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Far-right party triumphs in Austrian elections

A candidate from Austria’s far-right has won most of the votes in the country’s presidential election, preliminary results show, heading to a run-off.

Norbert Hofer of the anti-immigration Freedom Party (FPÖ) on Sunday secured 36 percent of the votes, not enough to win the largely ceremonial post outright, however.

Candidates from the two ruling parties failed to even make it to the run-off, which will be held on May 22, according to preliminary results.

Alexander Van der Bellen, a 72-year-old independent contender backed by the Greens, who took a pro-refugee stance during the campaign, won almost 20 percent of the vote and will most likely run against Hofer in the May run-off.

Candidates from the Social Democrats and Austrian People’s Party, which together form the ruling coalition government, each received about 11 percent of the votes.

The final results of the first round are expected to be published on Monday.

Incumbent President Heinz Fischer, who served two terms in office, was not allowed to run for a third term.

“This is the beginning of a new political era,” FPÖ leader Heinz-Christian Strache said, calling the results “historic.”

The victory is seen as a big shake-up in Austrian politics as the country has had a president from the Social Democrats or the People’s Party since the end of the Second World War.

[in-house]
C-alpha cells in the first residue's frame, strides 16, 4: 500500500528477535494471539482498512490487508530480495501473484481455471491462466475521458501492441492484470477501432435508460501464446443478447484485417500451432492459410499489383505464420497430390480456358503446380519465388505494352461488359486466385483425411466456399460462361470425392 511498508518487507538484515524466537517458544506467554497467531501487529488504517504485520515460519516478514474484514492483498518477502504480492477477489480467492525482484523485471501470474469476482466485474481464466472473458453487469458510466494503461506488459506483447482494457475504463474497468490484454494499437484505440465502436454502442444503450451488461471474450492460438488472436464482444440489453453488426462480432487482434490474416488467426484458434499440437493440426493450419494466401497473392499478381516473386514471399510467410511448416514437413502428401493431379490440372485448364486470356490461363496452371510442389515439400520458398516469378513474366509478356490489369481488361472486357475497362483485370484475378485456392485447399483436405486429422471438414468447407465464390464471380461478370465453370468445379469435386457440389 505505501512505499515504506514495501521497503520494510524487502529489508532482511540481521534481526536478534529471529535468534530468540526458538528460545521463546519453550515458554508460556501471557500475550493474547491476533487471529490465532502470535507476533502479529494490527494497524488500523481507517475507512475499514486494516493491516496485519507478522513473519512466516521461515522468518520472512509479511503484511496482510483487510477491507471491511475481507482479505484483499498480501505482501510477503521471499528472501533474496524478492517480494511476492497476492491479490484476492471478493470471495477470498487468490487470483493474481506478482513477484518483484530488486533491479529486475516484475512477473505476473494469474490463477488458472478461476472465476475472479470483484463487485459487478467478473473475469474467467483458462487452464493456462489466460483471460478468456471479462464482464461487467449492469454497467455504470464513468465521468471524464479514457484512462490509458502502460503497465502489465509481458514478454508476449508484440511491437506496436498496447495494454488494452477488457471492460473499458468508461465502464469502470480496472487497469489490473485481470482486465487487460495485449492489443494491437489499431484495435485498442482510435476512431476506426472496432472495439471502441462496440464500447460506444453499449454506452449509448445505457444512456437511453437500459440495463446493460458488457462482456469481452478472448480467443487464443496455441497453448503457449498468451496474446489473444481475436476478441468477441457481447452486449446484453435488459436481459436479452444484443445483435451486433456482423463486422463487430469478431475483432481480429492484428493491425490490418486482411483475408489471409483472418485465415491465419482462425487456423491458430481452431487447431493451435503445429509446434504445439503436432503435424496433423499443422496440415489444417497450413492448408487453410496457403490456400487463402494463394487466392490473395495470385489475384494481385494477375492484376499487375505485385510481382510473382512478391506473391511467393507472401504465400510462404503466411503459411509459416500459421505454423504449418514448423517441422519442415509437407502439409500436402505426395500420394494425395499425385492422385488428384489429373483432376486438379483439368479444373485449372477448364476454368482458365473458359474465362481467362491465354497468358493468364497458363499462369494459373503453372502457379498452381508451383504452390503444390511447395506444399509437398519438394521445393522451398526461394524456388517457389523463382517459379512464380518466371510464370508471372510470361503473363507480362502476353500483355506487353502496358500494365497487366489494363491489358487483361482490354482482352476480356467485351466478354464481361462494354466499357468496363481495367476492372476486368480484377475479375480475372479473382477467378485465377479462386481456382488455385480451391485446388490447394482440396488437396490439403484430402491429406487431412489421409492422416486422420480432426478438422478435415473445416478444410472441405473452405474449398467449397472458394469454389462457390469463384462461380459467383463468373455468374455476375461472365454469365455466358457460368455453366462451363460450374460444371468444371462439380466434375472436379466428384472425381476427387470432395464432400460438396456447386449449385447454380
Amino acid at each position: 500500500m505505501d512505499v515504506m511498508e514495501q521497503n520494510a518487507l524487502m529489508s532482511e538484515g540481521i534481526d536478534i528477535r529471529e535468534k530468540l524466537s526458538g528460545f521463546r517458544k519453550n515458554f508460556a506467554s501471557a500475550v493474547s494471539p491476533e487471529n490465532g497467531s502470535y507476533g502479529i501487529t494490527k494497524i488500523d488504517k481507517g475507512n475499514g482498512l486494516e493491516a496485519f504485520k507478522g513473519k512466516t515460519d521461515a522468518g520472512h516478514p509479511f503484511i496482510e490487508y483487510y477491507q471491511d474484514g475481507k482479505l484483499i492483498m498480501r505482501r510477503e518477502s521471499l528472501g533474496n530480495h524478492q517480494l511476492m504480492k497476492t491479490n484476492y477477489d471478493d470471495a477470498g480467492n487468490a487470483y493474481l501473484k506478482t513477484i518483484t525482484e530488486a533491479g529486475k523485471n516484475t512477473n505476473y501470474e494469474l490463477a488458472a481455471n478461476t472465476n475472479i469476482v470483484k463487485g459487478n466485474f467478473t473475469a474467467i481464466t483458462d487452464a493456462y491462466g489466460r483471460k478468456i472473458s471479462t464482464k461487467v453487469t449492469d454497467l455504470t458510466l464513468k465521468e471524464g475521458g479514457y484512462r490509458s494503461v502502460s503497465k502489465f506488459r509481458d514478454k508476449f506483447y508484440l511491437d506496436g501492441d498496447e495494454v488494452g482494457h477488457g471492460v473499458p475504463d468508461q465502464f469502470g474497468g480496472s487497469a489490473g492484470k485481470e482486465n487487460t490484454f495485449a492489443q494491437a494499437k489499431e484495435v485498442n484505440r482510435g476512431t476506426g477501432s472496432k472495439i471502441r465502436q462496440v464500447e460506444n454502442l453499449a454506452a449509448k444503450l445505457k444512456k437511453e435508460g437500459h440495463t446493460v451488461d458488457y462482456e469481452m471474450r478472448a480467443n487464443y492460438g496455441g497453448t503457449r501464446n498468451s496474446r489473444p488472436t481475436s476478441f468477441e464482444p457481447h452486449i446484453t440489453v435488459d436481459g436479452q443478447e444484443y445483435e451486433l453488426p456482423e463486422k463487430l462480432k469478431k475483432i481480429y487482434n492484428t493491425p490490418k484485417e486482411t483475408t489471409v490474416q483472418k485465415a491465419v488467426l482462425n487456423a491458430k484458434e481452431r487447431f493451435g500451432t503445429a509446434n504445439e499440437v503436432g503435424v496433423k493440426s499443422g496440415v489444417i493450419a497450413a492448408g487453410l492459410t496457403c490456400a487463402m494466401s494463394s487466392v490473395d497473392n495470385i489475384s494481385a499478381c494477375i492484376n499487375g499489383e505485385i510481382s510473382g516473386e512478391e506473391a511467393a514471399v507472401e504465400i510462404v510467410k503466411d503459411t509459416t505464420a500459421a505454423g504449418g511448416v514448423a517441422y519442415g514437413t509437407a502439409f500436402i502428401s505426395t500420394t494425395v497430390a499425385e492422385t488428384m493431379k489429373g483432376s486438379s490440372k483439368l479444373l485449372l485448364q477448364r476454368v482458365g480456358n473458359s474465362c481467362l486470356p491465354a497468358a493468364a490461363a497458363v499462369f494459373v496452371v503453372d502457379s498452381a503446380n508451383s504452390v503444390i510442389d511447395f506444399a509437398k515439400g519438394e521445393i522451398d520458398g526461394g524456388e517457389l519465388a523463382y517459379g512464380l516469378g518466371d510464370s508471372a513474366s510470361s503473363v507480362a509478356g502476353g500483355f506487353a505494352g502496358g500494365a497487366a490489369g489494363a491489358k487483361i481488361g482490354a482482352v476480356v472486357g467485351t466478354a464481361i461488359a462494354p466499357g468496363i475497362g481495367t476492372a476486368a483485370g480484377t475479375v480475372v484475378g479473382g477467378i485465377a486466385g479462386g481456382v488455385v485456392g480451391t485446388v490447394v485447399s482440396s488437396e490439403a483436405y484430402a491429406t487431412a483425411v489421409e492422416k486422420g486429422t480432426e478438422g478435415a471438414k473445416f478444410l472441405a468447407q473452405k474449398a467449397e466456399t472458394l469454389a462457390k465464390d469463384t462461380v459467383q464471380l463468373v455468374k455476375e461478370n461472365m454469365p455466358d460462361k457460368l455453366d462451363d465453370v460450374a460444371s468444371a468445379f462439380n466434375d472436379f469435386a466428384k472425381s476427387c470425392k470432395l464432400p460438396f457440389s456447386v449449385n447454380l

“One thing has become clear here — a huge and massive dissatisfaction with the government,” Strache claimed, adding, “I am convinced that as president, Norbert Hofer will act as protector of the Austrian people.”

The election result is also a sign of rising anti-immigration sentiments in Europe, which has been strained under an influx of refugees from war- and conflict-hit countries in the Middle East and North Africa.

The Austrian governing coalition has been under particular pressure due to the refugee crisis.

Europe also faces a related security threat as European militants, who have been able to freely travel to conflict zones in the Middle East, are increasingly returning to their home countries to apply their terror tactics there.

Austrian presidential Candidate Norbert Hofer of the right-wing Freedom Party (FPÖ) and party head Heinz Christian Strache (L) pose at a TV studio in the capital, Vienna, April 24, 2016. (Photo by AFP)

Pro-refugee protest

Meanwhile, on Sunday, a large crowd of Austrian pro-refugee activists staged a protest rally over controversial new controls on taking refugees at a major crossing on the border with Italy.

The protesters attempted to breach police barriers at the Brenner Pass, located on the border between the two EU countries, and clashed with security forces at the alpine pass. Police forces used batons and pepper spray to push them back.

Austria plans to tighten border controls at the pass from June 1 at the latest, in response to the massive influx of asylum seekers. Italy, however, believes the upcoming measures will breach EU rules on the free movement of people.

Many blame major European powers for the unprecedented exodus of the refugees from their home countries, saying the European states’ policies have led to a surge in terrorism and war in the violence-hit regions, forcing people out of their homes.

More than 180,000 refugees have reached Europe via the Mediterranean Sea so far this year, while over 1,230 people died or went missing in their journey to the continent, according to the latest data by the International Organization for Migration (IOM).


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